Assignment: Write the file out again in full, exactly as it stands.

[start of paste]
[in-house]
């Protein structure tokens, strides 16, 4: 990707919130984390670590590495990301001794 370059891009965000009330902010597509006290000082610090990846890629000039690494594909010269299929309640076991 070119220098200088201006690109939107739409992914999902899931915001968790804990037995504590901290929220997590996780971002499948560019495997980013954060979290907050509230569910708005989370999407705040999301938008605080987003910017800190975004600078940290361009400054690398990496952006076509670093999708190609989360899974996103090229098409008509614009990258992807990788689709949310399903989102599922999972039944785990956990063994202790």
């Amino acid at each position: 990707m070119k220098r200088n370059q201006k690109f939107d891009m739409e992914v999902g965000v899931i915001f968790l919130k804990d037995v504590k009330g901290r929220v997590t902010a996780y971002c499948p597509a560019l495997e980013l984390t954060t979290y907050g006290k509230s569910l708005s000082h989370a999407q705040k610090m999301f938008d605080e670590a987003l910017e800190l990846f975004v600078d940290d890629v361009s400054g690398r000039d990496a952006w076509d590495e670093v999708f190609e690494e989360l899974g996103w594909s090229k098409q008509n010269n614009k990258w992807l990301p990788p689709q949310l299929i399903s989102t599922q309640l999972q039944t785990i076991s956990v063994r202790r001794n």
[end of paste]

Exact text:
[in-house]
């Protein structure tokens, strides 16, 4: 990707919130984390670590590495990301001794 370059891009965000009330902010597509006290000082610090990846890629000039690494594909010269299929309640076991 070119220098200088201006690109939107739409992914999902899931915001968790804990037995504590901290929220997590996780971002499948560019495997980013954060979290907050509230569910708005989370999407705040999301938008605080987003910017800190975004600078940290361009400054690398990496952006076509670093999708190609989360899974996103090229098409008509614009990258992807990788689709949310399903989102599922999972039944785990956990063994202790």
């Amino acid at each position: 990707m070119k220098r200088n370059q201006k690109f939107d891009m739409e992914v999902g965000v899931i915001f968790l919130k804990d037995v504590k009330g901290r929220v997590t902010a996780y971002c499948p597509a560019l495997e980013l984390t954060t979290y907050g006290k509230s569910l708005s000082h989370a999407q705040k610090m999301f938008d605080e670590a987003l910017e800190l990846f975004v600078d940290d890629v361009s400054g690398r000039d990496a952006w076509d590495e670093v999708f190609e690494e989360l899974g996103w594909s090229k098409q008509n010269n614009k990258w992807l990301p990788p689709q949310l299929i399903s989102t599922q309640l999972q039944t785990i076991s956990v063994r202790r001794n």